Oceania lies both north and east of Australia in the Pacific Ocean and covers a land area of over 1.3 million km². Polynesia and New Zealand as well as Micronesia and Melanesia constitute the whole region of Oceania. Fiji, Kiribati, Samoa or the Cook Islands belong to the region's independent countries. Only 2,100 of Oceania's 7,500 big and small islands are permanently inhabited. People who have always wanted to have their own South Sea island should try their luck here. In addition, the region is dominated by the ever-lasting fine weather of the tropical to subtropical climate, which is probably one of the reasons for the people's calmness at the white palm-lined beaches.
Most parts of Oceania's islands are of volcanic origin. The numerous volcanic craters, which protrude from the sea, still show the eventful geology which characterises this region. Especially active are the geysers near Rotorua in New Zealand. The bizarrely formed geysers shoot fountains of up to 30 metres and are popular with lovers of nature. The islands' flora and fauna are remarkable. Due to their isolated development, the islands are home to unique animal species, which exist in no other place on earth. Especially the many flightless birds stand out. Since they did not have to be afraid of dangerous predators on the small islands, they were able to develop in great populations. A virtual island paradise is the Cook Island Aitutaki. The island's magical beauty could not be staged any better.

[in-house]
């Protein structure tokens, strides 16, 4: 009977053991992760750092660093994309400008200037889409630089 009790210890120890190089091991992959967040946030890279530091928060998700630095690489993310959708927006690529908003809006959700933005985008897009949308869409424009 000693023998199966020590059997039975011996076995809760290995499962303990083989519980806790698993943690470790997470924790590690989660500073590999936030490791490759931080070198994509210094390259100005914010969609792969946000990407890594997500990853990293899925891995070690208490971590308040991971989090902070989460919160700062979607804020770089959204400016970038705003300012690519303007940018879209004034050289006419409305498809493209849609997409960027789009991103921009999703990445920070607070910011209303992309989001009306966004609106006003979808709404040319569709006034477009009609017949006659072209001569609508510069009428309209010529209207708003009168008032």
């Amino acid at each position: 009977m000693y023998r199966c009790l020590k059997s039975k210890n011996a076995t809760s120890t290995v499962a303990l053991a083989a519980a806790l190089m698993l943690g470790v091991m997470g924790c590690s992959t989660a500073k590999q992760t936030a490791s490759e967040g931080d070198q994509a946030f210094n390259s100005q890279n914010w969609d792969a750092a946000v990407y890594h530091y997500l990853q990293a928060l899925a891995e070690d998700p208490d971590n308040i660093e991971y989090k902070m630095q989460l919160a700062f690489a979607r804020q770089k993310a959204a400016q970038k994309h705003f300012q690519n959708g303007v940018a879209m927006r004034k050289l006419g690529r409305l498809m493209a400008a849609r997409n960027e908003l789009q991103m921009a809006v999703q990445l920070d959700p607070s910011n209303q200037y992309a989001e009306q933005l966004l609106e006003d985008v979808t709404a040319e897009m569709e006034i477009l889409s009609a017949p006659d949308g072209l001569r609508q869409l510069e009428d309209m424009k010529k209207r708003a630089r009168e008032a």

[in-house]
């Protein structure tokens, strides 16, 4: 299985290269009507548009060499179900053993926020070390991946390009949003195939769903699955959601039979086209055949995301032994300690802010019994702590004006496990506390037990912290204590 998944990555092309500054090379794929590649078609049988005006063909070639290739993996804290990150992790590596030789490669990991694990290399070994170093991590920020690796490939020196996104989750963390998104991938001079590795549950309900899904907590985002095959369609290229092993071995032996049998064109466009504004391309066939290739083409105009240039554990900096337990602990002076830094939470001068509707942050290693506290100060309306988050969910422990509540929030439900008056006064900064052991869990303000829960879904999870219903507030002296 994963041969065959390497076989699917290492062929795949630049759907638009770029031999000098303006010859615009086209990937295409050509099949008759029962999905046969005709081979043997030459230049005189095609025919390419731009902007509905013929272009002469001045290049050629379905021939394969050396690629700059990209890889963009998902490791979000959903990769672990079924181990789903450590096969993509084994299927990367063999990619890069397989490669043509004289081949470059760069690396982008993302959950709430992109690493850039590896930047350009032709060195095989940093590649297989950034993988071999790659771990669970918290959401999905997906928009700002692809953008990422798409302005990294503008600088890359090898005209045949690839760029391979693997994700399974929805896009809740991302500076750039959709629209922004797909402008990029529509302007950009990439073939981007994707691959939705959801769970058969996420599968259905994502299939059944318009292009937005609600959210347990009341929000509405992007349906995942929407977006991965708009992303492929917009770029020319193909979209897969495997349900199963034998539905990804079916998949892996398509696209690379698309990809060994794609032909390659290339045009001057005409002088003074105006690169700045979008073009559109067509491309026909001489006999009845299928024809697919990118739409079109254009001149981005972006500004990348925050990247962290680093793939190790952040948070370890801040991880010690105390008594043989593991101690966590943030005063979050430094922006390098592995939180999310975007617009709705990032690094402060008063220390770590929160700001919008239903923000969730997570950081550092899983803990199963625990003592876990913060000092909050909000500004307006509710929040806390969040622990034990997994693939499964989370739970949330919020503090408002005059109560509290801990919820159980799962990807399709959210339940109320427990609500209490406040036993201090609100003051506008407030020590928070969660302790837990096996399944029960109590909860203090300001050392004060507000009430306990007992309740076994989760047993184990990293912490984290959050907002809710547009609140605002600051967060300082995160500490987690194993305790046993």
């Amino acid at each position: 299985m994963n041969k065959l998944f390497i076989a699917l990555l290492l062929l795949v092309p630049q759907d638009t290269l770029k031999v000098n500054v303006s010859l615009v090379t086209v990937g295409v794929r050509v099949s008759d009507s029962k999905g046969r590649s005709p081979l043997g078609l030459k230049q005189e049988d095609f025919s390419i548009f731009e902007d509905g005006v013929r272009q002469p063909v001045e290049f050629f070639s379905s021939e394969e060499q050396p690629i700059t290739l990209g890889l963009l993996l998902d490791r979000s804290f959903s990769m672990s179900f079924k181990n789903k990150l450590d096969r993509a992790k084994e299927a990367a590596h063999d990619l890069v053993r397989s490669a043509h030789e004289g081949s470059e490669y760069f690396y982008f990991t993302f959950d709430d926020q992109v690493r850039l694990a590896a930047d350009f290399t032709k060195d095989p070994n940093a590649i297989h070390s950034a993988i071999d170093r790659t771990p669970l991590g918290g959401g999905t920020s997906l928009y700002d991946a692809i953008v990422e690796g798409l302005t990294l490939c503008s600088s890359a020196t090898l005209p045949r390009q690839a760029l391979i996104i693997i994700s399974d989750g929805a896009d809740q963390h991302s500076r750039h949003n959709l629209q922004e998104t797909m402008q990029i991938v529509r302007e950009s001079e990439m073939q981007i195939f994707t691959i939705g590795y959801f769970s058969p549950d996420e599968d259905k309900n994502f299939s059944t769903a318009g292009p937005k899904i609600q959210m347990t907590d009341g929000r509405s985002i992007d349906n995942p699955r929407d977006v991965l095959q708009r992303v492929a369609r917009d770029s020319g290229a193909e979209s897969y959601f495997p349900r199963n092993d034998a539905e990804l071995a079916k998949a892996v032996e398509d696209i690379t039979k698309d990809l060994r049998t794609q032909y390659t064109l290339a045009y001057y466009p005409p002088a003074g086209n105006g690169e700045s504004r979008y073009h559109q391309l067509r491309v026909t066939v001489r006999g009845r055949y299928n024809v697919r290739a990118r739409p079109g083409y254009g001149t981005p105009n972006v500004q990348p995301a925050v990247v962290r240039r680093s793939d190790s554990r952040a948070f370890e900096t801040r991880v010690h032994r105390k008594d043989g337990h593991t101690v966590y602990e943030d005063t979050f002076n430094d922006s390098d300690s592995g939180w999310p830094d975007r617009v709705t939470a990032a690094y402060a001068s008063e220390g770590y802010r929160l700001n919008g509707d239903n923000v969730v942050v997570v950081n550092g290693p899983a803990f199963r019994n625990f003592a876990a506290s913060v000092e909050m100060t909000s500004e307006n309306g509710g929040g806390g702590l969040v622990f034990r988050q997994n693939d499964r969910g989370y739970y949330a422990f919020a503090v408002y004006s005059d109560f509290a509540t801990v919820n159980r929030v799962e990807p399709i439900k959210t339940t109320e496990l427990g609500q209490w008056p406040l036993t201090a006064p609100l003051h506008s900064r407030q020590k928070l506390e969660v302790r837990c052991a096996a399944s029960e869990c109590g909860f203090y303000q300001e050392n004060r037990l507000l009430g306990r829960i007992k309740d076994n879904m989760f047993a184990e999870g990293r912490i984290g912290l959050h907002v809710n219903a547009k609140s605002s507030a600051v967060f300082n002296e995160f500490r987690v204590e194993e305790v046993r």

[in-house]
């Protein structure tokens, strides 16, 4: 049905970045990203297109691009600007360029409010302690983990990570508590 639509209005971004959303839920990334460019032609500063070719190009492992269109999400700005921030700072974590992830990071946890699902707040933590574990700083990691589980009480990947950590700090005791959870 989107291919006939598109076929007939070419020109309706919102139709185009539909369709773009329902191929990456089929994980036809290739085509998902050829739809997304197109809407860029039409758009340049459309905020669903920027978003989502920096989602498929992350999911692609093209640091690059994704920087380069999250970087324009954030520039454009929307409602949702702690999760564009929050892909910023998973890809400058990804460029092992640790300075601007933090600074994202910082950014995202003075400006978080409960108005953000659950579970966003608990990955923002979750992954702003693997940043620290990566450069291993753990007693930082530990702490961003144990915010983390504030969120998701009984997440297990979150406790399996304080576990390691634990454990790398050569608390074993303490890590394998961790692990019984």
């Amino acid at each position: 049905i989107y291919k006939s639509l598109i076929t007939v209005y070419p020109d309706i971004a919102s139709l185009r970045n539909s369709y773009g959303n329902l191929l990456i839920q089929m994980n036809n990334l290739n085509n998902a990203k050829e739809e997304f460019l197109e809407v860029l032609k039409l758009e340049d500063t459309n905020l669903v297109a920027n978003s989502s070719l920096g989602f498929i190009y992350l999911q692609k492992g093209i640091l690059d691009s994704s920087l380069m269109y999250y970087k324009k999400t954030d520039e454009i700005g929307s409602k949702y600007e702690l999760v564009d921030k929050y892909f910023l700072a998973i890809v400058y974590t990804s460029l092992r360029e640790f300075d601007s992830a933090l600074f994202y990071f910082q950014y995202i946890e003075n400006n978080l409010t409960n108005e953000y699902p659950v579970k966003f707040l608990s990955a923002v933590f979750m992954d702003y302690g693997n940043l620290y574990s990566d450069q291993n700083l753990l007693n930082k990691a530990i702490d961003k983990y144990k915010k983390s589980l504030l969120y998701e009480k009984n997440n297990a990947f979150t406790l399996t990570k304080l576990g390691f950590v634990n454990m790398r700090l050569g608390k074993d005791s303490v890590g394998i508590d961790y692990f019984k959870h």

About 16,5 million people live on Oceania's islands, mainly Europeans and Asians. The indigenous tribes were strongly decimated during the colonisation in the 18th and 19th century but they still characterise the typical South Sea picture today. New Zealand was mostly populated by the Maori, whose culture and monuments are world-famous. Micronesians predominantly live on Nauru today and the Samoans on the island Samoa. Oceania's treasury is the tiny island Yap. Here, the magic of the South Sea lives on. The women wear traditional grass skirts, the common currency are gigantic stones, which are scattered at the sides of the roads because of their bulkiness. New Zealand has developed into a technological centre of international significance. The people's mentality differs depending on which island and country you want to visit but the sunshine and the relaxing life on the islands generally affect their positively. Most of the inhabitants are very hospitable and cordial.
Oceania is a mecca for divers and snorkellers. The Great Barrier Reef near Australia or the waters in front of Palau in Micronesia are only a few of the diving hot spots. Adventurers should not miss out on a trip to Yap. Here you can float through the sea with gigantic rays. The islands themselves also have a lot to offer. While New Zealand claims to be the mother of bungee jumping and jet boating, visitors of Tonga enjoy its unique landscape on a kayaking trip. Heiva I Tahiti - that is the melodious name of the well-known festivals of Polynesia. For several weeks from June to July Oceania shows its wild and vivacious side. Intoxicating parades, loud music and the traditional South Sea cuisine allure countless visitors to the Pacific every year. Travellers find relaxation and spas at the islands' beaches. You cannot enjoy the South Sea dream of an isolated island under plam trees better in any other place on earth.
Oceania is a tropical paradise with a corresponding hot and humid climate throughout the year. Apart from the monsoon and rainy seasons, you can visit Oceania's islands at any point of the year. The centre of air traffic is New Zealand. The airport in Auckland is the most frequently visited one. All bigger island states have their own airports, while the majority of small islands can only be reached by boat.